|Previous Section||Back to Table of Contents||Lords Hansard Home Page|
Lord Macdonald of Tradeston: This proposed new clause is--a splendid word for this time of night!--otiose. The authority does not have the standing to give permission to any person to construct or operate
The other provisions in the amendment are already incorporated in the Railways Act 1993. Section 6 of that Act requires the operator of a railway asset to have a licence or an exemption. Sections 17 and 18 cover the need for regulatory approval of contracts for access. The ruling of the regulator over access charges is already covered by Section 17 of the 1993 Act.
The new clause could not serve a useful purpose. There is already a well used procedure to allow persons to construct and use railway facilities. I hope that with that explanation the noble Earl will be able to withdraw his amendment.
The noble Earl said: I shall speak also to Amendments Nos. 368 to 370. Paragraph 19 appears innocuous but it gives the Secretary of State the power to grant exemptions from licences at any time, whereas under the 1993 Act such exemptions could be granted only when the Act came into force and were a tool in setting the system up. An ongoing power as proposed in the clause could be abused. The amendment would remove it.
Amendment No. 368 would delete sub-paragraph (3), which removes the obligation on the Secretary of State to publicise any exemption granted from Sections 17 and 18 of the 1993 Act to those persons to whom it applies. It is difficult to see the point of removing that requirement.
On Amendment No. 369, if a rail operator has been substantially prejudiced by a failure to comply with the procedural requirements on making a penalty order, Section 57(2) allows a court to impose a lesser monetary penalty rather than quash the order. A schedule defect should not always lead to the voiding of the substantive action. The court should be able to decide when the operator has been so severely prejudiced by the procedural defects that the penalty should not be allowed to stand and when the prejudice is not so severe and a reduction in the penalty is more appropriate.
Amendment No. 370 would restore the provisions in Section 80(6) of the 1993 Act that anyone failing to provide information as required under that section is guilty of an offence and liable to a fine. The Bill would weaken the regulatory system by deleting that provision. Why should it not be an offence to fail to provide information to the authority? We would support protection against improper disclosure by the authority for the person being required to provide information and compensation if it is improperly disclosed. However, we see no point in having a requirement to provide information if there is no sanction for anyone refusing to provide it. I beg to move.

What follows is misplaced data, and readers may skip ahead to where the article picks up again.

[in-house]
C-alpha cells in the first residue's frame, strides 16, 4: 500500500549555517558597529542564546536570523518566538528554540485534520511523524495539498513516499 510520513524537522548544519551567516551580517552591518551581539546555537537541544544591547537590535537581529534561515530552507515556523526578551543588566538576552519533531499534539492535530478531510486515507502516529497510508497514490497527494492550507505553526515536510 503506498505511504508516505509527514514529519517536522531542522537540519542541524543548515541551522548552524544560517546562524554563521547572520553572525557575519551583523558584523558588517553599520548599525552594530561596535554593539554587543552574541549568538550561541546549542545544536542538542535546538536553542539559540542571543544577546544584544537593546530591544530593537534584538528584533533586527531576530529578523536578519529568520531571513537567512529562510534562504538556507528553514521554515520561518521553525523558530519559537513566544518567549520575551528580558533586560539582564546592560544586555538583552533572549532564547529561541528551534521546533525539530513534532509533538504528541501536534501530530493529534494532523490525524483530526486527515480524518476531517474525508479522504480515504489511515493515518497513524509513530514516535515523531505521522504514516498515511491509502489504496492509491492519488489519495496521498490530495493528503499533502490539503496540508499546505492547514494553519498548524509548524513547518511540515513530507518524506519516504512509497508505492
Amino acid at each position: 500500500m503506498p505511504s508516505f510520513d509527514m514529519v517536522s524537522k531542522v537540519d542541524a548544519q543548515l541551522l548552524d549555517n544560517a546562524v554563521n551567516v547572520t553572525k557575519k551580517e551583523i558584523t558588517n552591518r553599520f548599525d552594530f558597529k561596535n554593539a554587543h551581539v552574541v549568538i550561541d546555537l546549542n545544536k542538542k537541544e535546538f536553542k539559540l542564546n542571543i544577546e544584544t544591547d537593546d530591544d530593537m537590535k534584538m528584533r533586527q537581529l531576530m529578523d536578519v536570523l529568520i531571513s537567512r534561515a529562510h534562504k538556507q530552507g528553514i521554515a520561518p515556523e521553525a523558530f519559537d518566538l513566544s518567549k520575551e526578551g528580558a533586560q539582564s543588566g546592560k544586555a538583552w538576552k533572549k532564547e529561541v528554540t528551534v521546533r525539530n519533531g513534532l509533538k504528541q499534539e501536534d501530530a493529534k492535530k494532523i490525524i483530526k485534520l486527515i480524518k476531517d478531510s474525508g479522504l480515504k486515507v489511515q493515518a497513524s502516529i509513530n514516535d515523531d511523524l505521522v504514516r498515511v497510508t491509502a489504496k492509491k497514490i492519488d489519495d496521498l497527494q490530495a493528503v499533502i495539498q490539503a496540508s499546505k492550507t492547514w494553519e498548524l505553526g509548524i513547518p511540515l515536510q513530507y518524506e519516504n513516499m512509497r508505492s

Lord Macdonald of Tradeston: By revoking Section 7(10) of the Railways Act 1993 we are restoring to the Secretary of State the power to grant licence exemptions. That power originally ceased on the coming into force of Section 6 of the Railways Act. Under that power the Secretary of State made the Railways (Class and Miscellaneous Exemptions) Order 1994 which gave a broad range of licence exemptions.
While the rail regulator has the power to make exemptions, he does not have the power to make whole classes of exemptions. There may well be cases in the future in which class exemptions are appropriate. An important feature of the Secretary of State's power--as opposed to the regulator's--is that he must grant exemptions by way of an order made by statutory instrument subject to parliamentary scrutiny and a negative resolution procedure under the Railways Act 1993.
Amendment No. 368 would reinstate a requirement on the Secretary of State to publish facility exemptions. The publication requirement in Section 20 is being revoked because it is considered to be otiose.
When the Secretary of State makes an exemption, he does so by way of a statutory instrument. All public general statutory instruments must be published and sold under Section 2 of the Statutory Instruments Act 1946. That contrasts with the position when the regulator produces an exemption other than by way of a statutory instrument and where a specific duty to publish is necessary. So the removal of a Railways Act provision does not relieve the Secretary of State of the obligation to publish any exemptions which he makes. I hope that the Committee will be reassured by that.
Amendment No. 369 is unnecessary. Provisions relating to financial penalties are now wholly consolidated in new Sections 57A to 57F as introduced under Clause 224 of the Bill. The power of the court on appeal to substitute a lesser amount for a penalty imposed by the regulator or the SRA has been moved to Section 57F(4)(b) and the old power in Section 57(2)(b) is a necessary consequential repeal.
Amendment No. 370 would remove criminal liability for a failure to provide information to the SRA in response to a request. In the interests of better regulation we always look closely at whether it is
We consider this to be a more appropriate sanction than criminalisation. That should be kept (as it will be under Section 87(7)) to cases where the person may have deliberately falsified the information which is provided to the SRA. This is a gentle deregulatory measure, therefore, and does nothing to weaken the ability of the SRA to seek information that it needs under Section 80.
|Next Section||Back to Table of Contents||Lords Hansard Home Page|